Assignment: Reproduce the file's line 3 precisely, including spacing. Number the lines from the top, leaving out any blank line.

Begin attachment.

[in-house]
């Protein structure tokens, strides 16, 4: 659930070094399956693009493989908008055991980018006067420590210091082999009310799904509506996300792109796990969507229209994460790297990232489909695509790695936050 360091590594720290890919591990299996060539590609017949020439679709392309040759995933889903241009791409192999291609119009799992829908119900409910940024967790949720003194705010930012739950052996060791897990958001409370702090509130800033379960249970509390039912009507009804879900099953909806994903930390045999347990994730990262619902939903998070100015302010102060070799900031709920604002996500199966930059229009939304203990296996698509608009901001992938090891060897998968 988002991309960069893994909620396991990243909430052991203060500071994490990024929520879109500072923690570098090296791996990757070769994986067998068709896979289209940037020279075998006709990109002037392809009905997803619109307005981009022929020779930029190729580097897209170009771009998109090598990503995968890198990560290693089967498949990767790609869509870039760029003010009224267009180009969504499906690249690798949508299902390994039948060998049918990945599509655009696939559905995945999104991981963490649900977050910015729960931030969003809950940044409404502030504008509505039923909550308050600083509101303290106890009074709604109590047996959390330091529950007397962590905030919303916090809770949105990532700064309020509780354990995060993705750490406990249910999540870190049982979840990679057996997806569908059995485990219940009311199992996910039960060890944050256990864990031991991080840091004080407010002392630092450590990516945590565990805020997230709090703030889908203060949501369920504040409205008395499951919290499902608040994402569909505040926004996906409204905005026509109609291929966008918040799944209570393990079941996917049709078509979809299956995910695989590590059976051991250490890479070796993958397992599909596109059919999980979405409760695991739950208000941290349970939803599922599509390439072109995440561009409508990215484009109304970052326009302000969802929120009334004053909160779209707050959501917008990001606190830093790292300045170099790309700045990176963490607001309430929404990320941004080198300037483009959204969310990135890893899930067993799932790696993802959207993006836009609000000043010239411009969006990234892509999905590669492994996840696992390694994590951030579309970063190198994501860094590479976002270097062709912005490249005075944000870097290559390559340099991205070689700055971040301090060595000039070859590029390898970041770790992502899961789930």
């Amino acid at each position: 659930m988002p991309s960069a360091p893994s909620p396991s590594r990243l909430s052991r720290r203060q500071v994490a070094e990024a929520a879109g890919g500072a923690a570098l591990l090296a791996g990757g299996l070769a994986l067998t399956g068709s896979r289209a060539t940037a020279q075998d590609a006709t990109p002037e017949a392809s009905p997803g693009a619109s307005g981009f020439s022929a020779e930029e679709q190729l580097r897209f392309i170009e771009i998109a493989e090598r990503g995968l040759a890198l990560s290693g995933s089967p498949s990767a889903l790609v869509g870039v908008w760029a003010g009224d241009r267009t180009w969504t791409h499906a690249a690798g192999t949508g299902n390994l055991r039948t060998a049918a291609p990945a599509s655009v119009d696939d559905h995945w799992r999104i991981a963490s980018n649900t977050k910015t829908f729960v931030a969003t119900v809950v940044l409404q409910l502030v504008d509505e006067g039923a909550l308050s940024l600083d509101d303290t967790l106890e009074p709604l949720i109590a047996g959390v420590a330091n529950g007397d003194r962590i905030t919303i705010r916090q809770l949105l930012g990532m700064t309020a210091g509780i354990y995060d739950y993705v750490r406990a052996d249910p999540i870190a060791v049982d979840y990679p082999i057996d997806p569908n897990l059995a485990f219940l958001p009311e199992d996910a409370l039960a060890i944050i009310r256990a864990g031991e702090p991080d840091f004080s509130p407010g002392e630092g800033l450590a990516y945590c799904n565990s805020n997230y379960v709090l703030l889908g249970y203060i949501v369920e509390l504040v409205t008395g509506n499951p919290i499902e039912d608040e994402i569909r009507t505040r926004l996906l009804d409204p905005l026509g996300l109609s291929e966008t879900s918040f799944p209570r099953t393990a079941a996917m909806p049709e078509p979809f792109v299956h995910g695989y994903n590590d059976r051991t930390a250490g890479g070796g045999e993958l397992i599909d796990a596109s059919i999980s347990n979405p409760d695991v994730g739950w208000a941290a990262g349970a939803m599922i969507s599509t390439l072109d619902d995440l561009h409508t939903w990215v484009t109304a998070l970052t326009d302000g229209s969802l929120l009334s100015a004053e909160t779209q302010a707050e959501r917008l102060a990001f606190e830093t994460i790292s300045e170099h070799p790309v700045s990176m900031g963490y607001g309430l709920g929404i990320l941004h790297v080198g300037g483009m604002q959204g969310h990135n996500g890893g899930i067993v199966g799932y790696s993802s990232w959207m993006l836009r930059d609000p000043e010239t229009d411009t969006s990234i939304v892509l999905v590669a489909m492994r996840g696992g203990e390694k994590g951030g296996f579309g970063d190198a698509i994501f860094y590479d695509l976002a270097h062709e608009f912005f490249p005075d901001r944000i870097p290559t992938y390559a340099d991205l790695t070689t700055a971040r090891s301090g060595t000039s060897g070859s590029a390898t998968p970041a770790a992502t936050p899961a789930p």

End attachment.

């Amino acid at each position: 659930m988002p991309s960069a360091p893994s909620p396991s590594r990243l909430s052991r720290r203060q500071v994490a070094e990024a929520a879109g890919g500072a923690a570098l591990l090296a791996g990757g299996l070769a994986l067998t399956g068709s896979r289209a060539t940037a020279q075998d590609a006709t990109p002037e017949a392809s009905p997803g693009a619109s307005g981009f020439s022929a020779e930029e679709q190729l580097r897209f392309i170009e771009i998109a493989e090598r990503g995968l040759a890198l990560s290693g995933s089967p498949s990767a889903l790609v869509g870039v908008w760029a003010g009224d241009r267009t180009w969504t791409h499906a690249a690798g192999t949508g299902n390994l055991r039948t060998a049918a291609p990945a599509s655009v119009d696939d559905h995945w799992r999104i991981a963490s980018n649900t977050k910015t829908f729960v931030a969003t119900v809950v940044l409404q409910l502030v504008d509505e006067g039923a909550l308050s940024l600083d509101d303290t967790l106890e009074p709604l949720i109590a047996g959390v420590a330091n529950g007397d003194r962590i905030t919303i705010r916090q809770l949105l930012g990532m700064t309020a210091g509780i354990y995060d739950y993705v750490r406990a052996d249910p999540i870190a060791v049982d979840y990679p082999i057996d997806p569908n897990l059995a485990f219940l958001p009311e199992d996910a409370l039960a060890i944050i009310r256990a864990g031991e702090p991080d840091f004080s509130p407010g002392e630092g800033l450590a990516y945590c799904n565990s805020n997230y379960v709090l703030l889908g249970y203060i949501v369920e509390l504040v409205t008395g509506n499951p919290i499902e039912d608040e994402i569909r009507t505040r926004l996906l009804d409204p905005l026509g996300l109609s291929e966008t879900s918040f799944p209570r099953t393990a079941a996917m909806p049709e078509p979809f792109v299956h995910g695989y994903n590590d059976r051991t930390a250490g890479g070796g045999e993958l397992i599909d796990a596109s059919i999980s347990n979405p409760d695991v994730g739950w208000a941290a990262g349970a939803m599922i969507s599509t390439l072109d619902d995440l561009h409508t939903w990215v484009t109304a998070l970052t326009d302000g229209s969802l929120l009334s100015a004053e909160t779209q302010a707050e959501r917008l102060a990001f606190e830093t994460i790292s300045e170099h070799p790309v700045s990176m900031g963490y607001g309430l709920g929404i990320l941004h790297v080198g300037g483009m604002q959204g969310h990135n996500g890893g899930i067993v199966g799932y790696s993802s990232w959207m993006l836009r930059d609000p000043e010239t229009d411009t969006s990234i939304v892509l999905v590669a489909m492994r996840g696992g203990e390694k994590g951030g296996f579309g970063d190198a698509i994501f860094y590479d695509l976002a270097h062709e608009f912005f490249p005075d901001r944000i870097p290559t992938y390559a340099d991205l790695t070689t700055a971040r090891s301090g060595t000039s060897g070859s590029a390898t998968p970041a770790a992502t936050p899961a789930p």